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ED Operations Follow the Money.

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Presentation on theme: "ED Operations Follow the Money."— Presentation transcript:

1 ED Operations Follow the Money

2 The Big Question Can we provide care for our patients (treatment and service) and receive reimbursement that will cover our costs ?

3 Healthcare is a Business
Like it or not, healthcare is a business An efficient ED can be a source of revenue for a hospital, or it can be a cost center In many hospitals, the ED is the main source of admitted patients

4 Healthcare is a Business, cont.
Compare an ED to an assembly line: Units produced must be of high quality Must be produced in a timely fashion Fluctuations in demand must be met Cost of production cannot exceed payment received One key to the success for any ED is being efficient enough to provide the level of service needed in a cost effective manner.

5 Considerations Does standard work exist for: Is communication strong ?
Patient process flow Documentation Ancillary tests Data flow Supply levels Quality Assurance Exception processing Is communication strong ? What is the mix of payer sources ?

6 Charges & codes entered
Patient arrives Patient roomed Provider treats Charges & codes entered Bill created Bill(s) sent to payer Payer Processes Payer Pays ED Revenue Cycle Money in Bank WHAT could go wrong ? Professional Bill Facility Bill

7 What Could Go Wrong ? Using and billing for items or services that are not reimbursable Assuming they are Billing on incorrect form or using incorrect codes Using supply items that cost more than the reimbursement amount Poor documentation prevents appropriate billing codes being assigned

8 What Could Go Wrong ? Overstaffing drives costs up with no reimbursement benefit Paperwork gets lost Lack of standard work creates waste in motion, supplies, inventory, human capacity Business office does not maximize collections – leaves $$$$ on the table

9 Profit margins in healthcare are razor thin
Simplified Example Facility Charges = Total of $850 $ 250 for E&M level 2 $ 200 for lab tests $ 400 for EKG Facility Costs = Total of $85 $70 for staff $5 for labs $10 for EKG Patient Pay Source = Medicare Reimbursement = $ 87.25 Operating margin for some hospitals (ours included) is below 1% Profit margins in healthcare are razor thin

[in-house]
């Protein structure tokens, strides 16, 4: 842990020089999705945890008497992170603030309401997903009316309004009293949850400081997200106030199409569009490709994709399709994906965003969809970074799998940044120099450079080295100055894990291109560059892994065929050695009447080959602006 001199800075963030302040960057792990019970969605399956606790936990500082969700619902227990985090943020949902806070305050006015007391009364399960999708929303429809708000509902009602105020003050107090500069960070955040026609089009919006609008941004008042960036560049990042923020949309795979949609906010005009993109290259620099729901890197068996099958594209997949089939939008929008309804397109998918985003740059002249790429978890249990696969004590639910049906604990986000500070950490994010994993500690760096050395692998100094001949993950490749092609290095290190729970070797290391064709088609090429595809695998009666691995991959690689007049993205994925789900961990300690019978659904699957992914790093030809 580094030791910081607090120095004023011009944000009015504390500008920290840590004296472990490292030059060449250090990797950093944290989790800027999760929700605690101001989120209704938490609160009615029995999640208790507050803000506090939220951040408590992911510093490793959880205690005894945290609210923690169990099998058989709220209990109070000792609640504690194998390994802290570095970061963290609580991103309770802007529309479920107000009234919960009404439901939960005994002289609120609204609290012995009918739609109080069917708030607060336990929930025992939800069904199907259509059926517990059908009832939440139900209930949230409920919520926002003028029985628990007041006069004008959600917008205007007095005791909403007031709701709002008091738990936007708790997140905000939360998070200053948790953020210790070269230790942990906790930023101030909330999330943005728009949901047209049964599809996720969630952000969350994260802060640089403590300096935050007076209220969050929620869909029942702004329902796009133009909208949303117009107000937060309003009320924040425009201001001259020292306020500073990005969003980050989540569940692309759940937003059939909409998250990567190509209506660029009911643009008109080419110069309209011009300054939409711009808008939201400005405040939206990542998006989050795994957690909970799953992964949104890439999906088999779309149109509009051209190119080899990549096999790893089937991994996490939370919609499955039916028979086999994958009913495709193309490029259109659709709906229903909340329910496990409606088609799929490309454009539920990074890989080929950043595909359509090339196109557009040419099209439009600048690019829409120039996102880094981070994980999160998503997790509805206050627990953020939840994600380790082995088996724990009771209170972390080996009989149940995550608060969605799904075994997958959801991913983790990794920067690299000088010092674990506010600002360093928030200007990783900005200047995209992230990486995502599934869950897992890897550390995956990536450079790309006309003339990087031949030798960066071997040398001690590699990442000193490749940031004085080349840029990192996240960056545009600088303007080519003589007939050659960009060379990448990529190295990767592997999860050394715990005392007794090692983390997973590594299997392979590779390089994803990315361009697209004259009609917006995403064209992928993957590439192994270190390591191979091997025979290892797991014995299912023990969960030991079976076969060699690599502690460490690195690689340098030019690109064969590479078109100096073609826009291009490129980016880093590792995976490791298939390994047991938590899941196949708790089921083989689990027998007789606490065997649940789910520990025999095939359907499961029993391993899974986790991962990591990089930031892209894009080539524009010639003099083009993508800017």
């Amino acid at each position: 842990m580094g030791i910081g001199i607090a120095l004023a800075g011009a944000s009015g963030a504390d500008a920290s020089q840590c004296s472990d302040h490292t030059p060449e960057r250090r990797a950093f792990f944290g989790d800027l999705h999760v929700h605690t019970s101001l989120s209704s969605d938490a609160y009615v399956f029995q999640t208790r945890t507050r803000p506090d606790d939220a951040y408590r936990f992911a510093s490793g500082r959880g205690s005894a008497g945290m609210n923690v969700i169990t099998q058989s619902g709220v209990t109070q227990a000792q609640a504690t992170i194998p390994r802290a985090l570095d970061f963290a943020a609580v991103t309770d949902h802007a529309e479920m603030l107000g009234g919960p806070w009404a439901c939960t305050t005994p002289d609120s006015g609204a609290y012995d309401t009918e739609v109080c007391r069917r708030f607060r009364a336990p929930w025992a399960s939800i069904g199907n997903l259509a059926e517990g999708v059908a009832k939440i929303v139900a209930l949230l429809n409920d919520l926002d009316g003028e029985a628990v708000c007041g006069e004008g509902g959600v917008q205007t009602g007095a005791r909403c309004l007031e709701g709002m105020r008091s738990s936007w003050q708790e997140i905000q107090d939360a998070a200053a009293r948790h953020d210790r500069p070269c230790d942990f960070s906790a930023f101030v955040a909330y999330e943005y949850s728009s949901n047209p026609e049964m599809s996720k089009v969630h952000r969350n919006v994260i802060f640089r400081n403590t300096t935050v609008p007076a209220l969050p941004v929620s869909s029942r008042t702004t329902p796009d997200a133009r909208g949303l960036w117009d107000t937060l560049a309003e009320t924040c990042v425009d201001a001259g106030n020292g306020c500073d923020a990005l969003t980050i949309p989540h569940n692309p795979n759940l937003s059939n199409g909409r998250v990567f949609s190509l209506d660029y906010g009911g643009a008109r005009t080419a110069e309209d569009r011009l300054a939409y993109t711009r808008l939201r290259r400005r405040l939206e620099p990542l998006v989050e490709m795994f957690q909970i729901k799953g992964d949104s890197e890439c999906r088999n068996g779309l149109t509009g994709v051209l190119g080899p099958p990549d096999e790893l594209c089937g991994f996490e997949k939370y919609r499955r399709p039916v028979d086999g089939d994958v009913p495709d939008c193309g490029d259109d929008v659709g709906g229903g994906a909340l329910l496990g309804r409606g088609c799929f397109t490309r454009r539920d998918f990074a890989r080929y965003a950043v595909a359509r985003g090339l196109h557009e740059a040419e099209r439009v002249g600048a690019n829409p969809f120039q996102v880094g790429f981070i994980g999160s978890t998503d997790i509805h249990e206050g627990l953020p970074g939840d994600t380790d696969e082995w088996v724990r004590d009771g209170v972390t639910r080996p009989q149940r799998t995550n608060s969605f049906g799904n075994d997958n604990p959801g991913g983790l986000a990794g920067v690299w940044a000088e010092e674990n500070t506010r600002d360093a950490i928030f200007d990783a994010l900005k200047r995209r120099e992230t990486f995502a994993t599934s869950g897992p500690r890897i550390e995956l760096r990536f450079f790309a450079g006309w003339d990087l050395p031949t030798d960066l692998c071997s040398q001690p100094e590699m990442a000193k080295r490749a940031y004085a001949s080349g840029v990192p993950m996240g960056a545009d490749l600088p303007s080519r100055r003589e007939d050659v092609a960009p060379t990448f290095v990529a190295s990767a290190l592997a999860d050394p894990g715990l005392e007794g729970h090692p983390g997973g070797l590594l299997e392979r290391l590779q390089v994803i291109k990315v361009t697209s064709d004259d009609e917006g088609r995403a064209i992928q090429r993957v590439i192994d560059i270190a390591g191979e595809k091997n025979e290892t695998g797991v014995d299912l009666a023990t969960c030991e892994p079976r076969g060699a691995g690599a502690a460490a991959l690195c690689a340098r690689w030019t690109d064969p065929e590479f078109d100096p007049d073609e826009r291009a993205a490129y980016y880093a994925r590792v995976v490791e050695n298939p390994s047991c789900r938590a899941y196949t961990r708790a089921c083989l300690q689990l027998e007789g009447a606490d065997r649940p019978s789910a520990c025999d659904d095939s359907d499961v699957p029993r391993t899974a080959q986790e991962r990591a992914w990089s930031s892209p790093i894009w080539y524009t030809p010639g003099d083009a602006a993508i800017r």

10 Given the previous example, imagine how many Medicare patients it would take to offset losses/expenses incurred due to: Billing opportunity lost due to poor documentation or misplaced chart Patients without insurance Overuse/waste of supplies or drugs Equipment downtime Staff overtime due to sick calls Rework costs due to errors in patient information or billing issues

11 Not to mention…………….. Transport costs (getting sample to Lab)
Facility overhead (rent, utilities, maintenance) Technical costs (lab staff, lab supplies) IT costs (phones, PC’s, support) Administrative costs (coders, QA, billing office, payroll, etc)

12 What Can You Charge For? Facility Physician
Evaluation & Management (E&M) services and procedures Non-routine supplies Drugs Physician E&M services Procedures and treatment Other services (possibly)

13 Facility E&M Charge Facility E&M charge typically includes:
Overhead costs building maintenance, housekeeping, utilities, depreciation costs, equipment, administrative costs, personnel costs All of these costs should be analyzed on a per patient basis prior to establishing each facility E&M charge

14 Charges Beyond the E&M In a busy ED, there are many opportunities for revenue beyond the E&M charge Laceration repair Casting IV infusion therapy Catherization Transfusion CPR Intubation Immunizations Injections Fracture treatment

15 Professional Charges Professional charges (Pro-fees) are intended to charge for: Physician training and knowledge Physician procedural skill set Physician medical decision making The method used to set charges for professional services is often determined by a Board of Directors or other governing body